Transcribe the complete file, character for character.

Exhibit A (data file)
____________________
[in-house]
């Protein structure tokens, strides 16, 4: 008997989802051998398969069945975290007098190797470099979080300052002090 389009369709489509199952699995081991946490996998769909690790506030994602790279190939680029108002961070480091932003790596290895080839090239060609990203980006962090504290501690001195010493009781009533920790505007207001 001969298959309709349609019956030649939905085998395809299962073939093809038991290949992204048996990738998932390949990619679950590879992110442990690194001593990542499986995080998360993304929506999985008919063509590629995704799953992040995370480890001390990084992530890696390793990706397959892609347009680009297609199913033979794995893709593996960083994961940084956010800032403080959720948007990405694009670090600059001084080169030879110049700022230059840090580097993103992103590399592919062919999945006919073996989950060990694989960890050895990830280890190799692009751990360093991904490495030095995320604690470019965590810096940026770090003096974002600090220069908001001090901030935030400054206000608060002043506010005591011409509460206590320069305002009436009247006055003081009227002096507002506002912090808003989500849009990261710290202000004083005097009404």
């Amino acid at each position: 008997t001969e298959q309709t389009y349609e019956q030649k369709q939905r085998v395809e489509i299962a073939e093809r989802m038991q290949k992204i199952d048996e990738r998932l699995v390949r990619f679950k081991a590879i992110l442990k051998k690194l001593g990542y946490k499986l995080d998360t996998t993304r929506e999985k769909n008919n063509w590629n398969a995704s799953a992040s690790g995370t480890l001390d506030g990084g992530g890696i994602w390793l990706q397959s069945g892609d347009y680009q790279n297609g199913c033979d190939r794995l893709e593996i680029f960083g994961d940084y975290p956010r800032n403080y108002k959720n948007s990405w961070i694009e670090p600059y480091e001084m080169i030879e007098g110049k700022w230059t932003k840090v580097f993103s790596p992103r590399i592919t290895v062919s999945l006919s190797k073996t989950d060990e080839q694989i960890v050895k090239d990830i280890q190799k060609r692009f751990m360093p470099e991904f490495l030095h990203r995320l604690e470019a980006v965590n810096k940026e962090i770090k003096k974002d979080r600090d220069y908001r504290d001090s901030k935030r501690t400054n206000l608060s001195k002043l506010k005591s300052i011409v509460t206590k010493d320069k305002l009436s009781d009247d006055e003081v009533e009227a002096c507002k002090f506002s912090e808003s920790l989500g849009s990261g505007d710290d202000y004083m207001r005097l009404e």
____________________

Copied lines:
[in-house]
């Protein structure tokens, strides 16, 4: 008997989802051998398969069945975290007098190797470099979080300052002090 389009369709489509199952699995081991946490996998769909690790506030994602790279190939680029108002961070480091932003790596290895080839090239060609990203980006962090504290501690001195010493009781009533920790505007207001 001969298959309709349609019956030649939905085998395809299962073939093809038991290949992204048996990738998932390949990619679950590879992110442990690194001593990542499986995080998360993304929506999985008919063509590629995704799953992040995370480890001390990084992530890696390793990706397959892609347009680009297609199913033979794995893709593996960083994961940084956010800032403080959720948007990405694009670090600059001084080169030879110049700022230059840090580097993103992103590399592919062919999945006919073996989950060990694989960890050895990830280890190799692009751990360093991904490495030095995320604690470019965590810096940026770090003096974002600090220069908001001090901030935030400054206000608060002043506010005591011409509460206590320069305002009436009247006055003081009227002096507002506002912090808003989500849009990261710290202000004083005097009404």
């Amino acid at each position: 008997t001969e298959q309709t389009y349609e019956q030649k369709q939905r085998v395809e489509i299962a073939e093809r989802m038991q290949k992204i199952d048996e990738r998932l699995v390949r990619f679950k081991a590879i992110l442990k051998k690194l001593g990542y946490k499986l995080d998360t996998t993304r929506e999985k769909n008919n063509w590629n398969a995704s799953a992040s690790g995370t480890l001390d506030g990084g992530g890696i994602w390793l990706q397959s069945g892609d347009y680009q790279n297609g199913c033979d190939r794995l893709e593996i680029f960083g994961d940084y975290p956010r800032n403080y108002k959720n948007s990405w961070i694009e670090p600059y480091e001084m080169i030879e007098g110049k700022w230059t932003k840090v580097f993103s790596p992103r590399i592919t290895v062919s999945l006919s190797k073996t989950d060990e080839q694989i960890v050895k090239d990830i280890q190799k060609r692009f751990m360093p470099e991904f490495l030095h990203r995320l604690e470019a980006v965590n810096k940026e962090i770090k003096k974002d979080r600090d220069y908001r504290d001090s901030k935030r501690t400054n206000l608060s001195k002043l506010k005591s300052i011409v509460t206590k010493d320069k305002l009436s009781d009247d006055e003081v009533e009227a002096c507002k002090f506002s912090e808003s920790l989500g849009s990261g505007d710290d202000y004083m207001r005097l009404e």